What is Primary Distribution

Primary distribution is the original sale of a new security issue from the issuing company to investors/shareholders. Proceeds from a primary distribution are sent directly to the issuing company. This is also sometimes referred to as a "primary offering."

BREAKING DOWN Primary Distribution

In contrast to a primary distribution, a "secondary distribution" refers to a registered offering of a large block of an existing security by a holder of that security. The sale of a large block of existing stock by an officer of the issuing company is one example of a secondary distribution. Proceeds of a secondary distribution go to the seller, not the issuing company. A secondary distribution of stock does not add to the number of shares outstanding.

In some cases, a secondary offering must be registered with the Securities and Exchange Commission. If the seller of the shares is an affiliate with the company that has issued the shares and is in a position to influence company policy, a registration must be filed. This is known as a "registered secondary distribution."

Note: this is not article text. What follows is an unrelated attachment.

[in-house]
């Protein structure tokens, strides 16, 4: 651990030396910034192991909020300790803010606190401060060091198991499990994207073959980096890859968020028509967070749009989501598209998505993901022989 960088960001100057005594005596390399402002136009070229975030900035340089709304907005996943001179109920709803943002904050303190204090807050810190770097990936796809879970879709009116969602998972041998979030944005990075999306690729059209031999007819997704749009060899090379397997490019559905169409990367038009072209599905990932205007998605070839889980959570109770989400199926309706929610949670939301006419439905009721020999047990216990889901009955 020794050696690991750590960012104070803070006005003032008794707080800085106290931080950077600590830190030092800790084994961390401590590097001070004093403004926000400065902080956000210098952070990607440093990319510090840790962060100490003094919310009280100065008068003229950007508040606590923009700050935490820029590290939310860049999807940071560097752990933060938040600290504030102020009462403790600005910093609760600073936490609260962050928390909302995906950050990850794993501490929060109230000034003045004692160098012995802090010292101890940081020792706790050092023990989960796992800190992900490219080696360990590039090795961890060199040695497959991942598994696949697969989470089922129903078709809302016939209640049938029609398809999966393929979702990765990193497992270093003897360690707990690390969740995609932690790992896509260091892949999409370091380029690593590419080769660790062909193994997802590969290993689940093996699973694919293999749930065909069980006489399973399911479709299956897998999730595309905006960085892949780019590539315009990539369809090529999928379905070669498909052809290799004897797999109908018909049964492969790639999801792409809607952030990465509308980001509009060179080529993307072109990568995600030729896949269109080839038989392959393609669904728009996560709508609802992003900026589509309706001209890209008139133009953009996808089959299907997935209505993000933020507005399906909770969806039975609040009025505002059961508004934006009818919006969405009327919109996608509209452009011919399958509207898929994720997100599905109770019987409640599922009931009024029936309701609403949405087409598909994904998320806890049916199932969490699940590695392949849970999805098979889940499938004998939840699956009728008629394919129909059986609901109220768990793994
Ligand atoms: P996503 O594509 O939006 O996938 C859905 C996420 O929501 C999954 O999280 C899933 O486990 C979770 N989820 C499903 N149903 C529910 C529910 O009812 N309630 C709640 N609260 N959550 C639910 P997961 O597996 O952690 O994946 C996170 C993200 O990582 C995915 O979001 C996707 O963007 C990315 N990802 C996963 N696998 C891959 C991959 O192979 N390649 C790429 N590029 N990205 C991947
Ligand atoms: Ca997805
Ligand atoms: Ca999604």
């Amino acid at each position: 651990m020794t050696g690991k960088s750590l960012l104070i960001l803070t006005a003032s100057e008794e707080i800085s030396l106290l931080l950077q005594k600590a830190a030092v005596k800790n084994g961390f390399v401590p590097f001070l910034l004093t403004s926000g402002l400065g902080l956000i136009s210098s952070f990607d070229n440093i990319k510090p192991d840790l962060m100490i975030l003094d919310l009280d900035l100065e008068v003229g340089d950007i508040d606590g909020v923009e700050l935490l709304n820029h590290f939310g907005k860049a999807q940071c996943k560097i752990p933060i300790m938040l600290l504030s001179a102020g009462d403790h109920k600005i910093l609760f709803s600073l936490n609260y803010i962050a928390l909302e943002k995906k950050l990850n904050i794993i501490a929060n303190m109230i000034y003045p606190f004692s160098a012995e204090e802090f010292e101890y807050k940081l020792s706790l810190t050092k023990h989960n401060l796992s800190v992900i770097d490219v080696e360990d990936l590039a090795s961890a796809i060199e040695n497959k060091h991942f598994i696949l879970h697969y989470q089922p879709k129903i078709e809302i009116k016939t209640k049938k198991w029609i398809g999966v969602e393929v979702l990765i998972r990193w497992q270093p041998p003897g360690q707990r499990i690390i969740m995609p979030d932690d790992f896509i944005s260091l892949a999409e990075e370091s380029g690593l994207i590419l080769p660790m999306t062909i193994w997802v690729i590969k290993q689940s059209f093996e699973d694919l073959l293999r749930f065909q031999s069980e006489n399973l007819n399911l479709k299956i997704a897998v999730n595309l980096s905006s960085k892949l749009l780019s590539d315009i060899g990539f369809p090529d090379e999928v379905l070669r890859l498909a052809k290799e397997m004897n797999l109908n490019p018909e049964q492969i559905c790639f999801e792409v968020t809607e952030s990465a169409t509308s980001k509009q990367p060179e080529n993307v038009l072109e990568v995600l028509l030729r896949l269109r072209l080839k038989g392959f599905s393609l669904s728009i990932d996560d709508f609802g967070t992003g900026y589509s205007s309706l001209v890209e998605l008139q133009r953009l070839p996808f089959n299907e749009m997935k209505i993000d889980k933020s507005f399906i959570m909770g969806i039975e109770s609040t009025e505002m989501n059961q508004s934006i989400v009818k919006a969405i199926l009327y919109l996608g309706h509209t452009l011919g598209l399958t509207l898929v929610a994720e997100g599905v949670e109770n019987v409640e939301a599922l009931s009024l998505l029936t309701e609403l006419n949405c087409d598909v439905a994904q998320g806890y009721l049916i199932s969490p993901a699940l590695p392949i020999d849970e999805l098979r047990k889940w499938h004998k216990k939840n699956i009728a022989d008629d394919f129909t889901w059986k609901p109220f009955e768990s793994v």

A secondary distribution may also be referred to as a "secondary offering." But a secondary offering can also refer to a new issuance of securities by a company. This type of secondary offering adds to the number of shares outstanding, which typically results in a dilution of earnings. That is, with the new secondary issuance, existing shares now represent a smaller share of ownership in the company, and the earnings must now be spread among more shareholders, reducing the earnings per share.